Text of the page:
Clotheslines survive even in today's automated world, and many people prefer their clothes dried in the sunshine and fresh air. The poles holding the clotheslines come in a few types.
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This pole type enabled the transformation from single-line clotheslines to multiple-line clotheslines. Since T poles could handle multiple lines, clotheslines no longer required a long space in which to stand, but could be used in short, wide spaces. This style of clothesline pole was more suitable to apartment buildings and the suburbs, where yard sizes were small. The T pole also put all the clothes into a compact area, so the clothesline reel was no longer needed. T poles are often made of three-inch-diameter, galvanised metal pipe with eye hooks on the crossbar. The clothesline rope ties to the eye hooks on two T poles facing each other that are set the desired distance apart.
Clothesline poles can also be a simple straight pole of some rigid material, such as metal and wood, and sometimes in PVC that's at least three inches in diameter. The pole is set in the ground, with the underground portion encased in cement. A hole is placed in the top and the clothesline rope is run through it, with the other end attached to another pole, or a building or a stout tree. Make sure the pole is tall enough to make up for line sag, yet not so tall that you can't reach the line when it's empty.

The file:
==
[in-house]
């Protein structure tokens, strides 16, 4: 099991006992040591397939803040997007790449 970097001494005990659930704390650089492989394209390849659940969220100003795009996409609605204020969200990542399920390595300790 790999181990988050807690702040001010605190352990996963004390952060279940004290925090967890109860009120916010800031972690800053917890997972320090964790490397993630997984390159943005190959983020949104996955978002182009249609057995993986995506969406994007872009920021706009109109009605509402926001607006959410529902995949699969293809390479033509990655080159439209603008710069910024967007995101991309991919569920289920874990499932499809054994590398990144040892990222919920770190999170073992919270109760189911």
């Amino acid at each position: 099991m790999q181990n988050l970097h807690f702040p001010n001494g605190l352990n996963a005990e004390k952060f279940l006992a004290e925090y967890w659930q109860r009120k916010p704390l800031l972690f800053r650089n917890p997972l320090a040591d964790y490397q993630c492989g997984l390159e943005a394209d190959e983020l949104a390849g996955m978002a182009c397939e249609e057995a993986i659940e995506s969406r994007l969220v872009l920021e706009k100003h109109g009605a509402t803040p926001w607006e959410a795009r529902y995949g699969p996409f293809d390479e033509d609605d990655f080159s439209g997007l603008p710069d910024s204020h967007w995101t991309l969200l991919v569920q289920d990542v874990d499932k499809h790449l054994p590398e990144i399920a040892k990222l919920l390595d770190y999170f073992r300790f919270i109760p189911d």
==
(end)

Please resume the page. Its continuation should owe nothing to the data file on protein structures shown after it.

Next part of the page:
Clotheslines and clothesline poles have endured their share of disdain. Their utilitarian nature often make them visually unappealing, and they were even banned in some neighbourhoods. Other areas took a more creative approach, however, and required clothesline poles to be decorative. Owners adorned simple T posts with scrolls under the arms of the T and painted them to complement the surroundings. Straight poles were sometimes carved wooden totems with depictions of colourful characters or natural scenes.
No doubt, trees served as the first significant clothesline poles. Simply stretch a line between two solid trees and let the clothes drying begin. For the sake of the trees, consider sliding the line through a piece of old garden hose where it rests against the trees to help prevent nasty rope burns, or worse, killing of the trees or branches.
It seems clothesline poles can never be high enough, because the lines stretch with the weight of wet clothes. Clothesline poles placed close enough together solve this problem, though that minimises the line space available. These line supports come in many materials, but they all a notch cut into the end where the line rests. Push the line up, once it is in the notch, then set the other end of the pole on the ground to hold up the line.
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